You may have read about Sony's plan to install a fibre-based internet service in Japan which could reach download speeds of 2 gigabits a second (Gbps). That's 20 times faster than speeds offered by Labor's National Broadband Network (NBN), and even twice as fast as Google Fiber, a 1Gbps connection currently being rolled out in the US.
To put that in more practical terms, a 2Gbps connection means you could download an episode of HBO's hugely popular drama Game of Thrones in seconds. And given the first episode of the current season was illegally downloaded more than a million times, that would presumably be a welcome development.
So, with companies continually outdoing each other and offering faster download capabilities, the question remains: how fast can you go?
To understand internet speeds, we first have to understand optical fibres.
Optical fibres comprise a silica glass core, surrounded by another layer of purer silica, the cladding.
Over these is a silicone protective layer, and one or more layers of protective tubes.
Light is guided along the glass core of the fibre by total internal reflection, which results in very little power loss.
Imagine a glass window 5km thick and only losing 50% of the light; this is how transparent an optical fibre is!
If the core's diameter is smaller than about 10 micrometres (around one tenth the thickness of a human hair), the light is guided straight down the middle.
This is a single-mode fibre, and as there is only one "path" (mode) for the light to travel along, its velocity is very precise.
A very short pulse of light will remain a pulse as it hurtles down the fibre, so we can send many billions of pulses per second without them overlapping.
This gives the single-mode bandwidth an enormous data carrying capability, much more than a home could possibly want (unless you have a server farm in the attic).
Optical fibre capacity
While optical fibre transmits large amounts of data – and fast – the options available to you or me are by no means as fast as has been demonstrated in laboratories.
Even Sony's 2Gbps announcement pales in comparison to recent research.
Reports have shown rates of 26Tbps (that's terabits a second, where one terabit equals 1,000 gigabits) from a single laser source along a standard fibre, to more than 1,000Tbps along a 12-core research optical fibre.
That's equivalent to sending 5,000 high definition, two-hour-long videos over 50km – in one second.
Given that the total average download rate of the world is forecast to be only 250Tbps in 2016, then a single strand of this new multi-core fibre could carry all of the world's internet traffic!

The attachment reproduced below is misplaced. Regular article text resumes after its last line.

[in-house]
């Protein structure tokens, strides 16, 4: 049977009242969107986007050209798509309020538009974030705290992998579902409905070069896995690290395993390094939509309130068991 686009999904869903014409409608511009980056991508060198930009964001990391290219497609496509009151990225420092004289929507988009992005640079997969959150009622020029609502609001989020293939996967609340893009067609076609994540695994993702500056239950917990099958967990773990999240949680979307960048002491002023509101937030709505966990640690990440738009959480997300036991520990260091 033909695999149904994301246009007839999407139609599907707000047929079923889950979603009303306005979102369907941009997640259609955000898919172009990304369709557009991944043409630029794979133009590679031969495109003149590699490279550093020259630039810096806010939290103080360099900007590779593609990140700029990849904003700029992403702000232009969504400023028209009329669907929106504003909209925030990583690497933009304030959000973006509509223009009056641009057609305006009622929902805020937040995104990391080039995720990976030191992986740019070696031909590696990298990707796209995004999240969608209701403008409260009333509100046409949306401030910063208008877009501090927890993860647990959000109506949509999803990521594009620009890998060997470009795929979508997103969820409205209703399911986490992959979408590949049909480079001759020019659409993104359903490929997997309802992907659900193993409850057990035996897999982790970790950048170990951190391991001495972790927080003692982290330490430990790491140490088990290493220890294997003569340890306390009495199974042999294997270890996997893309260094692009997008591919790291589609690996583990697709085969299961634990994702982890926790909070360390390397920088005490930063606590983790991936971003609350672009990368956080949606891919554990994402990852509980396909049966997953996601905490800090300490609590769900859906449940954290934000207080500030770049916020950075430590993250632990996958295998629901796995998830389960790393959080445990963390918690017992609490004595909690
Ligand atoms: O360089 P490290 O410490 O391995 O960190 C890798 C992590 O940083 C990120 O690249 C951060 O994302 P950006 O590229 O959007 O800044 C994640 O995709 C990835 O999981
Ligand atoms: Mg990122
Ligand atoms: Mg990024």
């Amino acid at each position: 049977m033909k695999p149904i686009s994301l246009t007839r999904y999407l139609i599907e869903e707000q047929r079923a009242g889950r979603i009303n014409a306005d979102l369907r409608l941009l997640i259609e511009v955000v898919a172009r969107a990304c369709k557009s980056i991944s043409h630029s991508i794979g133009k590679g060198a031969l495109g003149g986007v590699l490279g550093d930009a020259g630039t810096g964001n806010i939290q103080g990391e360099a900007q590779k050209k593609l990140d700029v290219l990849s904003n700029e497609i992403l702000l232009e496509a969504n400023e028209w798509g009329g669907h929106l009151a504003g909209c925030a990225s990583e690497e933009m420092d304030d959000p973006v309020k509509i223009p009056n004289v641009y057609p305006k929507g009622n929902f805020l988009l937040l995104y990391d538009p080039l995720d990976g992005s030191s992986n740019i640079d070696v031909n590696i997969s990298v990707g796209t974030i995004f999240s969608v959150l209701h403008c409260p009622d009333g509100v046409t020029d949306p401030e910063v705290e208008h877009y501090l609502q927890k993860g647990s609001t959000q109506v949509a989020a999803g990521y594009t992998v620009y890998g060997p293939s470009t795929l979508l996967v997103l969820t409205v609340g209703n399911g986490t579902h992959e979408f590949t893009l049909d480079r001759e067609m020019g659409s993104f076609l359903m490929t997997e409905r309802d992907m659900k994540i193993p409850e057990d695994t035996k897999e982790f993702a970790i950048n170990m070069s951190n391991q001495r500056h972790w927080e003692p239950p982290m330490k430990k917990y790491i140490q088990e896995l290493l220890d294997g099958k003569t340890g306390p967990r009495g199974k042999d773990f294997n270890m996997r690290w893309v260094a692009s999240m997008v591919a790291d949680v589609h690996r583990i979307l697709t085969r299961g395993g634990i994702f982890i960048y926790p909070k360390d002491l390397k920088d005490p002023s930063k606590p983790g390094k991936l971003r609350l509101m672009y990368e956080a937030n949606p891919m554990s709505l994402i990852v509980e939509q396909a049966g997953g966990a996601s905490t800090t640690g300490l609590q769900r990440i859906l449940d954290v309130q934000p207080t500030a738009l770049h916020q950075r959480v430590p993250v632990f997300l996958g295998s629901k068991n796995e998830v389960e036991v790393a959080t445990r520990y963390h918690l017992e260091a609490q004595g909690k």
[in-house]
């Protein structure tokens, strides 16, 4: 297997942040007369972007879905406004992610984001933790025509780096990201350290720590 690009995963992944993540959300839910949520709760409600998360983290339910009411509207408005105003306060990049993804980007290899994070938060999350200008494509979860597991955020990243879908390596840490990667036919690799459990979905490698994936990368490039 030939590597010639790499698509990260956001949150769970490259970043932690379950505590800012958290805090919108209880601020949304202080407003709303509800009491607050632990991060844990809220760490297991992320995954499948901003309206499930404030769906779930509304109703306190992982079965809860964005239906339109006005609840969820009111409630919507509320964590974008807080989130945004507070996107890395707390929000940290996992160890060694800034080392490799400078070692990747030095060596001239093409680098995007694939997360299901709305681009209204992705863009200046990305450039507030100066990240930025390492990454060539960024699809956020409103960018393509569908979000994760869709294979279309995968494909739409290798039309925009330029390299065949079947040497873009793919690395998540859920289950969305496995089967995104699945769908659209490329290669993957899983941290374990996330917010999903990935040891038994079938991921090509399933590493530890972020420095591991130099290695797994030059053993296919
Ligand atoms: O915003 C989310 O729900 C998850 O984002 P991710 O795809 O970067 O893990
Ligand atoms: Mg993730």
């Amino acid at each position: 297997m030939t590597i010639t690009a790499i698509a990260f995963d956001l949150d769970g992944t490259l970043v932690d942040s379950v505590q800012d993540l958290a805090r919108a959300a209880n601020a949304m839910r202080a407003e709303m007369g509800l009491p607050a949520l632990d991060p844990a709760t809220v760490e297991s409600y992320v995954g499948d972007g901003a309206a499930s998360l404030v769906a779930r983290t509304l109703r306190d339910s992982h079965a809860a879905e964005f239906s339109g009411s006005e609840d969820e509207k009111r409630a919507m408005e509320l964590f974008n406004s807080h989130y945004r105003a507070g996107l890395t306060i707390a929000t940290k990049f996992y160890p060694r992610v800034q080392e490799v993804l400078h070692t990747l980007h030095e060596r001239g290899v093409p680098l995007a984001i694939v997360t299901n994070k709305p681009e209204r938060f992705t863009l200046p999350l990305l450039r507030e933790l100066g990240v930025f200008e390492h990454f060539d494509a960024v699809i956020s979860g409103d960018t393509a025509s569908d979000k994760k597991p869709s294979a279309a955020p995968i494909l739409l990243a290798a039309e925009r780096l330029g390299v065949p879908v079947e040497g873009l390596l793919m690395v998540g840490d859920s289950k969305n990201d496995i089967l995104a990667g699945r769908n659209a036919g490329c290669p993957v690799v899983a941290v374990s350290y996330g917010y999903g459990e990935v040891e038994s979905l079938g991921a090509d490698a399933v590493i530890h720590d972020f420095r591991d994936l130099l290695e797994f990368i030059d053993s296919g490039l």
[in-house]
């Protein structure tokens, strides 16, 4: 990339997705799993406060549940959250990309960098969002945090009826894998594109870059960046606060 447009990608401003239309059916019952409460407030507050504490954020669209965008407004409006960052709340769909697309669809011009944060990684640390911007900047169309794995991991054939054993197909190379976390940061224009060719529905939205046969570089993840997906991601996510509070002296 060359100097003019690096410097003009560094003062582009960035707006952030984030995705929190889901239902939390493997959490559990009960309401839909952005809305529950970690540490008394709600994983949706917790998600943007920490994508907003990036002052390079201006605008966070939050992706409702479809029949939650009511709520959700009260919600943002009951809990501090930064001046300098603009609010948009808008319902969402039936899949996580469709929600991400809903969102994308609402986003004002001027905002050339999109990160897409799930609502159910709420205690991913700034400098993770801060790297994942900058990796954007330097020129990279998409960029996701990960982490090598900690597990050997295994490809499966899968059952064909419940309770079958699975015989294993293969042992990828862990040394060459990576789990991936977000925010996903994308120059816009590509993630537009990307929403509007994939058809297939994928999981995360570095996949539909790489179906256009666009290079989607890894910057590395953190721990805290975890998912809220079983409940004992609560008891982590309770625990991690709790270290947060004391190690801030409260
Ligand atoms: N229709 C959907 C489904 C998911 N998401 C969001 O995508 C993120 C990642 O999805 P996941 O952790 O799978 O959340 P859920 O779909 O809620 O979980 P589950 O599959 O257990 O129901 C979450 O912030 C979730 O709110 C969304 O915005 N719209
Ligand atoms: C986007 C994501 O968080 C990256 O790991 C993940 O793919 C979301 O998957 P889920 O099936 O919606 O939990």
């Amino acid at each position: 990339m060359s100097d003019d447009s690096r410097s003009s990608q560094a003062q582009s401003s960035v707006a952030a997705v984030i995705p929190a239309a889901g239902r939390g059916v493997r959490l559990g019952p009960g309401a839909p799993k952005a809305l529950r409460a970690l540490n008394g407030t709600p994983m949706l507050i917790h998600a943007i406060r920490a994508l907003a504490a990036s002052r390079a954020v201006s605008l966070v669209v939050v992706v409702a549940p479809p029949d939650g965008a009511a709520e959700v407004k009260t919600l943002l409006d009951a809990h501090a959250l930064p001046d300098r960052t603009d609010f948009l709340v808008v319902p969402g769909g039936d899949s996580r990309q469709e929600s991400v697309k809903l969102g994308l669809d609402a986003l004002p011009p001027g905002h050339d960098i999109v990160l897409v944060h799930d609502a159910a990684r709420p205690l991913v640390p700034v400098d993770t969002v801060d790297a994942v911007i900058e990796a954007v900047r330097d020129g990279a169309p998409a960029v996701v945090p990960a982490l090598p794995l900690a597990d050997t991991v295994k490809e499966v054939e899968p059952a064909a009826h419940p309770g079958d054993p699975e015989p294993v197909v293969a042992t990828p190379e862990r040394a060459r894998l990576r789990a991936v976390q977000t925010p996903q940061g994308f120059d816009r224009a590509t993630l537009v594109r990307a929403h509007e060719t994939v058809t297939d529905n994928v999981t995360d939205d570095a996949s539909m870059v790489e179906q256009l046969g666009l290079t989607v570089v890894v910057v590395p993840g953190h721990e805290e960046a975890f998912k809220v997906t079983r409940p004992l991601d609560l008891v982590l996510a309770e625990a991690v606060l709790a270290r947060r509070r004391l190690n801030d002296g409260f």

These reports generate consternation for internet users: why can't we all have these download speeds now?
The answer, simply, is the capital cost of the equipment at the ends of the fibre, then the rent and electricity for the exchanges.
This is an acceptable cost if the fibre is running between two cities, so shared by millions, but too much to bear for an individual.
And while research will bring down this cost, it's not doing so as rapidly as demand is increasing.
The sharing of networks limits download speeds. All telecommunications networks are shared, somewhere, so if other users are using it, then you will have a slower connection.
This is particularly annoying when you are trying to pay a credit card bill before the deadline, and your street is downloading films for free to multiple computers, so you get hit with a late fee while the pirates sail the seas.
That said, if you leave paying until the last microsecond you probably deserve a penalty of some sort.
Widening the bottlenecks
The perceived solution is to spend more on the system, so that even the most media-hungry suburb can enjoy business and pleasure simultaneously.
This only pushes the problem back down the line: there may be a bottleneck at your exchange, or between cities, or across the ocean.
As for your own computer, you might be limited by the Gigabit Ethernet (GbE) standard, which, as its name suggests, is limited by a 1Gbps data rate.
It's the "widening the freeway" argument. After spending billions, we eventually get stuck at the entrance to the car park.
A better solution is to design the network so that all parts of the network provide equal performance to the individual.
This is network engineering, and is aided by software tools such as provided by a company I co-founded, VPIsystems.
With a reasonable estimate of where users are, what services they want and how much they will pay, the optimal network can be designed using appropriate technologies for each component and location.
For example, if a data-hungry industry moves into a town, this can be catered for by upgrading the end-equipment if fibre has been installed.
There are also simple software solutions for sharing services.
Reprogramming the software would mean that I could have a slow service that works all of the time for bill payment – like the emergency lane on the freeway – but I would have a very limited download rate.
Unfortunately, technologically simple solutions are difficult to market: it's easier to promise the world for $50 a month.
So, let's all demand a system designed for our most voracious digital appetites – I need to download 10 movies before I fly out on holiday. The taxi just pulled up and the meter is running.
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